# NFA for all strings not containing 1010 if I want to design a NFA (that's NOT A DFA) that accepts the set of all strings that do not contain the substring 1010, is this correct? because I can just accept 1010 by capturing it in the starting state itself, right?

the starting state accepts 0,1 so I can essentially take the string 1010 and self loop it in the starting state itself... is that correct?

• Your reasoning is correct.. but that shows that your NFA will actually accept the whole $\{0,1\}^*$... Remember that for a word to be accepted by a NFA, it is sufficient for one path leading to an accepting state to exist. To solve your problem it seems easier to just design a DFA. If you insist in having a NFA that is not a DFA, then just add a useless $\epsilon$-transition. – Steven Oct 17 '19 at 20:16
• We discourage "please check whether my answer is correct" questions, as only "yes/no" answers are possible, which won't help you or future visitors. See here and here. – D.W. Oct 17 '19 at 20:49

## 3 Answers

As mentioned in the comments, your NFA actually accepts all strings. What you have hit upon is the fact that NFAs are not resilient to complementation. Whereas given a DFA for a language, you can turn it to a DFA for the complement of the language by complementing the set of accepting states, the same doesn't hold for NFAs. In fact, "complementing" an NFA (that is, constructing an NFA for the complemented language) could result in exponential blow-up in the number of states!

As an example, consider the language of all words over $$\{1,\ldots,n\}$$ which do not contain all symbols. There is an NFA with $$n$$ states accepting the language (the NFA has multiple initial states, which might not be allowed under your definition), but any NFA for the complement must contain at least $$2^n$$ states. This blow-up is worst possible due to the powerset construction which converts an NFA with $$n$$ states to an equivalent DFA with $$2^n$$ states, which can be complemented without increasing the number of states.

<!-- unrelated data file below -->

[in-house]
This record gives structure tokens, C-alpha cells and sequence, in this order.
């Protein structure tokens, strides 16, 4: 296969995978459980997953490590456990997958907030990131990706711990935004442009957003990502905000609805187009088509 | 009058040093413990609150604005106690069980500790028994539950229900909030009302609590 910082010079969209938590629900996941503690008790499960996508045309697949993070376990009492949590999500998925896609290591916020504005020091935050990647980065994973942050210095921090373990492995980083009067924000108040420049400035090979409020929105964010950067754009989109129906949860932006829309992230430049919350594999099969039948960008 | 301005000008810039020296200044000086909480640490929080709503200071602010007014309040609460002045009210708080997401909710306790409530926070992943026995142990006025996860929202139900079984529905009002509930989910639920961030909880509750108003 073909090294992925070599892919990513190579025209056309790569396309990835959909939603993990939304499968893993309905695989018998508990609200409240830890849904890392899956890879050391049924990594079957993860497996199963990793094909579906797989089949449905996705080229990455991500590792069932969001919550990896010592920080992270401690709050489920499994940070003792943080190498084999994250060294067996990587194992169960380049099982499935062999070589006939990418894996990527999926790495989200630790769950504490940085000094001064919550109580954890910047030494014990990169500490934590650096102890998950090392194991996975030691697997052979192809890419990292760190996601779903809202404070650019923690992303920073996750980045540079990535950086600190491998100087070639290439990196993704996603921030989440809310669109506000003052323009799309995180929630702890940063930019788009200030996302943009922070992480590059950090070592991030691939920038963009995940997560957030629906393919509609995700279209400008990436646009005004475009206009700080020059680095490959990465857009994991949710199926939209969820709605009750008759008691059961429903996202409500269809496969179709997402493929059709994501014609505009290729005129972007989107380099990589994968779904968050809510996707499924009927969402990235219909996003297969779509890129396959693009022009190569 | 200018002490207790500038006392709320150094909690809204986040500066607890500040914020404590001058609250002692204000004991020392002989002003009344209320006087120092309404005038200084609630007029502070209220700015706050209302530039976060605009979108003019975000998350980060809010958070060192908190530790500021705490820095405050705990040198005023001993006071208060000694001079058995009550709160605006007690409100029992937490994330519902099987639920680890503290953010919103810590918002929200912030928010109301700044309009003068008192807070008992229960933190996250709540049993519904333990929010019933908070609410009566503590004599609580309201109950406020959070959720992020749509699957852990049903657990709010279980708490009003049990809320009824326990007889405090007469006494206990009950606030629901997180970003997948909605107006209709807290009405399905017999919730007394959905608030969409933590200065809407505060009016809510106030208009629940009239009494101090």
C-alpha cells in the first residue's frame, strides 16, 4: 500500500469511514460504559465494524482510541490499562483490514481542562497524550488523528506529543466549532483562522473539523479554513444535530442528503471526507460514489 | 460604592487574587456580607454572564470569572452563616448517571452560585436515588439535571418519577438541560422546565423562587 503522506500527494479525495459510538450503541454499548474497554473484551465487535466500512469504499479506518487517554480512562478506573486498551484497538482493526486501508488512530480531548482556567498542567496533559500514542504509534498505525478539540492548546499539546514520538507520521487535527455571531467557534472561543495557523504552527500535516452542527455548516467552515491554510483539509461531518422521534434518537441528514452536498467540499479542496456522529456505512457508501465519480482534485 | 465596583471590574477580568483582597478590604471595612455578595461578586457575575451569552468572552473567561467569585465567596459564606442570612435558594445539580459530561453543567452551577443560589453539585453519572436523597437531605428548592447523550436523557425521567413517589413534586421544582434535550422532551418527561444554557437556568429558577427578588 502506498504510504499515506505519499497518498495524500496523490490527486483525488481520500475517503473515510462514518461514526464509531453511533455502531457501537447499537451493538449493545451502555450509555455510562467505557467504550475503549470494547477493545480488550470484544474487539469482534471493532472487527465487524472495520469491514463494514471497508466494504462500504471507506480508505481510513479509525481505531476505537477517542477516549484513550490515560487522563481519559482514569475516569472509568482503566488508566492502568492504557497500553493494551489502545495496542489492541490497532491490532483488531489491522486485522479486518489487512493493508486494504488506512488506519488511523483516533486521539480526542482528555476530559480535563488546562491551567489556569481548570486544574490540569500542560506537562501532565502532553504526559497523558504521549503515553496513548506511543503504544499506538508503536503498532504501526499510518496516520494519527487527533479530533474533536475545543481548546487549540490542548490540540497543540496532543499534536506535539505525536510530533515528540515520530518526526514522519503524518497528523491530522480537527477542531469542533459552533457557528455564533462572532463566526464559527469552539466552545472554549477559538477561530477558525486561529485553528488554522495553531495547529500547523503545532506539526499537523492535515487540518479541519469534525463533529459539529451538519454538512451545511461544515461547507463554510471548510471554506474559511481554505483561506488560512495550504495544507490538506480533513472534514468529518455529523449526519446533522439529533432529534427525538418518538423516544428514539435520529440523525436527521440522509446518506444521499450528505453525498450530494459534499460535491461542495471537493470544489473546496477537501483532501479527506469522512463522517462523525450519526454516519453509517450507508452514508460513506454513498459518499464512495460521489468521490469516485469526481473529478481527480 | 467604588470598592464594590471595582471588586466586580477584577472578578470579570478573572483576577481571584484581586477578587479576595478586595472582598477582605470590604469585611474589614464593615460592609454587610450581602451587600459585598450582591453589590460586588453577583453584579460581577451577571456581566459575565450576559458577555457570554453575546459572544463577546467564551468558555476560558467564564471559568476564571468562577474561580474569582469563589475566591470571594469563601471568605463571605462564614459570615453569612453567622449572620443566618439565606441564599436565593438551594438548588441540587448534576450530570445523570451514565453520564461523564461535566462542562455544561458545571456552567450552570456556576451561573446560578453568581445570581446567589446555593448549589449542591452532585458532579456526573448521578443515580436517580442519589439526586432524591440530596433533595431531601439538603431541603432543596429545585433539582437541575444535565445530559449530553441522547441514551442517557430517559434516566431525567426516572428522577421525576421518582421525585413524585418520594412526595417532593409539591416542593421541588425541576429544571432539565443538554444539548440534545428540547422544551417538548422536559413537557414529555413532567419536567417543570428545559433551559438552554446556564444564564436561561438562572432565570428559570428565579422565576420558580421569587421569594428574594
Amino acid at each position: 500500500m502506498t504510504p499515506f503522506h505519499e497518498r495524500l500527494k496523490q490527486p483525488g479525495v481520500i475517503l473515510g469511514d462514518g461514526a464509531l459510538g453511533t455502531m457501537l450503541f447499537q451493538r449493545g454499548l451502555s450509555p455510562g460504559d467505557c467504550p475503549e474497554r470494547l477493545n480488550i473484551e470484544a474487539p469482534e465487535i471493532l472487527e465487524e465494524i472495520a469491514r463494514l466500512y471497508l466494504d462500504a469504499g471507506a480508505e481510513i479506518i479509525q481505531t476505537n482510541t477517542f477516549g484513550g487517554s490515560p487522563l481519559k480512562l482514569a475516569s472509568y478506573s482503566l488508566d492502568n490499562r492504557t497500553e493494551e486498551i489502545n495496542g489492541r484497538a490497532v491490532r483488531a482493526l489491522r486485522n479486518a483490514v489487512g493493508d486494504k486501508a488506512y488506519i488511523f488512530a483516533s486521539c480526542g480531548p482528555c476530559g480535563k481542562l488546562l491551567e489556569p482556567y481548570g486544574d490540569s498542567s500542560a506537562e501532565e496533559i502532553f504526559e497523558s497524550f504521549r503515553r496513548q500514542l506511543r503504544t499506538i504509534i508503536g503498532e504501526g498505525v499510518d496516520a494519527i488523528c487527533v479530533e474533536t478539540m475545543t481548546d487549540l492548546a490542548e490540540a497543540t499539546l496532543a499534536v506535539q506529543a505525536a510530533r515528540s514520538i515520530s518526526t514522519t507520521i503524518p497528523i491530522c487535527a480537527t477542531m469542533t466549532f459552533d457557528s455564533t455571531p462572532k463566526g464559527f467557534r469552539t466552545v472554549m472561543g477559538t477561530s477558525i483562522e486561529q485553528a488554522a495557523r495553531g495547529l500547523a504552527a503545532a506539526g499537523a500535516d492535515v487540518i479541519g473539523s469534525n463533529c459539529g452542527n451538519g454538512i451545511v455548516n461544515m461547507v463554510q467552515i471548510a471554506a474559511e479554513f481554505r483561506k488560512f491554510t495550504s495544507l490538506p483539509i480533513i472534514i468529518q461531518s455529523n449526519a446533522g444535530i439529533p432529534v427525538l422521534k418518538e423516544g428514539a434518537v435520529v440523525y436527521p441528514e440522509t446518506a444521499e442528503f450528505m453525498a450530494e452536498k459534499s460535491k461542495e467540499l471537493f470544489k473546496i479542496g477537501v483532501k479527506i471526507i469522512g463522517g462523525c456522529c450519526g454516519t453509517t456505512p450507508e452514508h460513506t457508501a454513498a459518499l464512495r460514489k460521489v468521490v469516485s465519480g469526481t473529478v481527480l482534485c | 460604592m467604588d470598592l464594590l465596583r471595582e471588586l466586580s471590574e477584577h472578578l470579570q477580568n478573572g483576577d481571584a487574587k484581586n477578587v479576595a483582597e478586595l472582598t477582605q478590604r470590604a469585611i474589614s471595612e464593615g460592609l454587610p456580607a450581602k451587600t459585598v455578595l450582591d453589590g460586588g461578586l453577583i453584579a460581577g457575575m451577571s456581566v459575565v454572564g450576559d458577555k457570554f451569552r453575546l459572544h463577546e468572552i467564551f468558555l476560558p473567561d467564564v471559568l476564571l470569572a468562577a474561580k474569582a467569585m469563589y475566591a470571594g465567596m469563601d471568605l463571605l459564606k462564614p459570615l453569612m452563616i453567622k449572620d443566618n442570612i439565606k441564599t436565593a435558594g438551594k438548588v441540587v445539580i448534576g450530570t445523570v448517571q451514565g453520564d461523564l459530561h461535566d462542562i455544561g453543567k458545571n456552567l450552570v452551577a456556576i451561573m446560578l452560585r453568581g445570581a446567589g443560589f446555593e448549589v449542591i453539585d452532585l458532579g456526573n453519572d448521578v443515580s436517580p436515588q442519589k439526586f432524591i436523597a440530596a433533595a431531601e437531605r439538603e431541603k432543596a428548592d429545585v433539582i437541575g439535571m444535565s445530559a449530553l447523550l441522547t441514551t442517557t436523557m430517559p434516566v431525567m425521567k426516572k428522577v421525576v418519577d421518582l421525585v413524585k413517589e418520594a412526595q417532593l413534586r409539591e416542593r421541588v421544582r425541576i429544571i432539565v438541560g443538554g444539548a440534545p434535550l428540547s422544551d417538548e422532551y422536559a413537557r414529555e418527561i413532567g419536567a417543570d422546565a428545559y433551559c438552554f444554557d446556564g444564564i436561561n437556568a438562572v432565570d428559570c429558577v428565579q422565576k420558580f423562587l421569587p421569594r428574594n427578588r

From S with input 1, you can’t go both to state S and A. In states A, B, C where do you go with the other input? What happens in state D if you get further input?

if I want to design a NFA (that's NOT A DFA) that accepts the set of all strings that do not contain the substring 1010, is this correct? because I can just accept 1010 by capturing it in the starting state itself, right?

Your machine is not correct. The problem is as you pointed out: If you start in state $$S$$ of your machine, you can take the string 1010 and self-loop in the starting state. That shows that your machine accepts 1010, but you wanted to design a machine that does not accept 1010 :(

This is an example of a language that is hard to make an NFA for. Often, NFAs are easier than DFAs because they allow nondeterminism, but here an NFA will probably need just as many states as a DFA.